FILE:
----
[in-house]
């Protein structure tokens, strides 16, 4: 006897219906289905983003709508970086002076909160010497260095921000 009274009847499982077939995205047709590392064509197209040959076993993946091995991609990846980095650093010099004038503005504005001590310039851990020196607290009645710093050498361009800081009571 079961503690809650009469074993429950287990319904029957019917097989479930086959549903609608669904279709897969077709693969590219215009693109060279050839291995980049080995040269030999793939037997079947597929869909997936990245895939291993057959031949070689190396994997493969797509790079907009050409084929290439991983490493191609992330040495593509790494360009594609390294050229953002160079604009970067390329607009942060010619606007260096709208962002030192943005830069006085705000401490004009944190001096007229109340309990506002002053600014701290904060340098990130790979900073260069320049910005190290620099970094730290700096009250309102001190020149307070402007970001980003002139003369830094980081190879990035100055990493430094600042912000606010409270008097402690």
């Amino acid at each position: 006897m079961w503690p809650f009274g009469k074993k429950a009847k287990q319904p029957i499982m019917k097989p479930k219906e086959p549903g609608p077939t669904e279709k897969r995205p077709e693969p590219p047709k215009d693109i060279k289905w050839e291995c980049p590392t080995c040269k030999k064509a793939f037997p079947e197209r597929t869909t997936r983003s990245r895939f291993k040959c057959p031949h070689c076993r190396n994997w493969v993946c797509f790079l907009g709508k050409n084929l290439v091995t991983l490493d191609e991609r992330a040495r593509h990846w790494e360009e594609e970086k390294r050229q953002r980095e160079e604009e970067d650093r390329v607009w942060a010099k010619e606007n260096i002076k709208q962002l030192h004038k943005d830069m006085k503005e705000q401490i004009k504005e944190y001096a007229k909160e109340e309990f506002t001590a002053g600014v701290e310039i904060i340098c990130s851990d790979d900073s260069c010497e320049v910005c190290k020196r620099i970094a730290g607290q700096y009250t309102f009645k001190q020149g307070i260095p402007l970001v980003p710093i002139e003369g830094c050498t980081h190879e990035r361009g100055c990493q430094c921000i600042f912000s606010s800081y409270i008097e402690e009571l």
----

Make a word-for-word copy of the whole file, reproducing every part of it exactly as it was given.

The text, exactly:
[in-house]
């Protein structure tokens, strides 16, 4: 006897219906289905983003709508970086002076909160010497260095921000 009274009847499982077939995205047709590392064509197209040959076993993946091995991609990846980095650093010099004038503005504005001590310039851990020196607290009645710093050498361009800081009571 079961503690809650009469074993429950287990319904029957019917097989479930086959549903609608669904279709897969077709693969590219215009693109060279050839291995980049080995040269030999793939037997079947597929869909997936990245895939291993057959031949070689190396994997493969797509790079907009050409084929290439991983490493191609992330040495593509790494360009594609390294050229953002160079604009970067390329607009942060010619606007260096709208962002030192943005830069006085705000401490004009944190001096007229109340309990506002002053600014701290904060340098990130790979900073260069320049910005190290620099970094730290700096009250309102001190020149307070402007970001980003002139003369830094980081190879990035100055990493430094600042912000606010409270008097402690």
């Amino acid at each position: 006897m079961w503690p809650f009274g009469k074993k429950a009847k287990q319904p029957i499982m019917k097989p479930k219906e086959p549903g609608p077939t669904e279709k897969r995205p077709e693969p590219p047709k215009d693109i060279k289905w050839e291995c980049p590392t080995c040269k030999k064509a793939f037997p079947e197209r597929t869909t997936r983003s990245r895939f291993k040959c057959p031949h070689c076993r190396n994997w493969v993946c797509f790079l907009g709508k050409n084929l290439v091995t991983l490493d191609e991609r992330a040495r593509h990846w790494e360009e594609e970086k390294r050229q953002r980095e160079e604009e970067d650093r390329v607009w942060a010099k010619e606007n260096i002076k709208q962002l030192h004038k943005d830069m006085k503005e705000q401490i004009k504005e944190y001096a007229k909160e109340e309990f506002t001590a002053g600014v701290e310039i904060i340098c990130s851990d790979d900073s260069c010497e320049v910005c190290k020196r620099i970094a730290g607290q700096y009250t309102f009645k001190q020149g307070i260095p402007l970001v980003p710093i002139e003369g830094c050498t980081h190879e990035r361009g100055c990493q430094c921000i600042f912000s606010s800081y409270i008097e402690e009571l």